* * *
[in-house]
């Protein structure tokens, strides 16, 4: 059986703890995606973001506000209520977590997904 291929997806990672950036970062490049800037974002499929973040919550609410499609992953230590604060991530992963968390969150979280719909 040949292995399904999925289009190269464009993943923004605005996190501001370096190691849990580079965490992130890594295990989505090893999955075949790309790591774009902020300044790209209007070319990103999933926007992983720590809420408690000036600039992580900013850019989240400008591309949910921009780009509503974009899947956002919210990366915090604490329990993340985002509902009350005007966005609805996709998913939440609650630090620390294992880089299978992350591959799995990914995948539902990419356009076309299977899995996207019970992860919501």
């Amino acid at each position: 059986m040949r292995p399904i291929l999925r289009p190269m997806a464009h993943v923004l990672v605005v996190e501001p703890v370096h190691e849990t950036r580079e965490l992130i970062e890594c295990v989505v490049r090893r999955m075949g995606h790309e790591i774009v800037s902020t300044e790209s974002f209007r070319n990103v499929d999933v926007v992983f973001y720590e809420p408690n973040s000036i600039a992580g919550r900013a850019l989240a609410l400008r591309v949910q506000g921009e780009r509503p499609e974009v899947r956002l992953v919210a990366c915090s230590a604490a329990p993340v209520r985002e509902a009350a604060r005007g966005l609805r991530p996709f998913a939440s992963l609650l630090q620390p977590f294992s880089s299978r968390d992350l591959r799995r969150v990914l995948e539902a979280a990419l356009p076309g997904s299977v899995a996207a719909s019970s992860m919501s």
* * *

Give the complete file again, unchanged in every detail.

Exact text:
[in-house]
């Protein structure tokens, strides 16, 4: 059986703890995606973001506000209520977590997904 291929997806990672950036970062490049800037974002499929973040919550609410499609992953230590604060991530992963968390969150979280719909 040949292995399904999925289009190269464009993943923004605005996190501001370096190691849990580079965490992130890594295990989505090893999955075949790309790591774009902020300044790209209007070319990103999933926007992983720590809420408690000036600039992580900013850019989240400008591309949910921009780009509503974009899947956002919210990366915090604490329990993340985002509902009350005007966005609805996709998913939440609650630090620390294992880089299978992350591959799995990914995948539902990419356009076309299977899995996207019970992860919501």
């Amino acid at each position: 059986m040949r292995p399904i291929l999925r289009p190269m997806a464009h993943v923004l990672v605005v996190e501001p703890v370096h190691e849990t950036r580079e965490l992130i970062e890594c295990v989505v490049r090893r999955m075949g995606h790309e790591i774009v800037s902020t300044e790209s974002f209007r070319n990103v499929d999933v926007v992983f973001y720590e809420p408690n973040s000036i600039a992580g919550r900013a850019l989240a609410l400008r591309v949910q506000g921009e780009r509503p499609e974009v899947r956002l992953v919210a990366c915090s230590a604490a329990p993340v209520r985002e509902a009350a604060r005007g966005l609805r991530p996709f998913a939440s992963l609650l630090q620390p977590f294992s880089s299978r968390d992350l591959r799995r969150v990914l995948e539902a979280a990419l356009p076309g997904s299977v899995a996207a719909s019970s992860m919501s």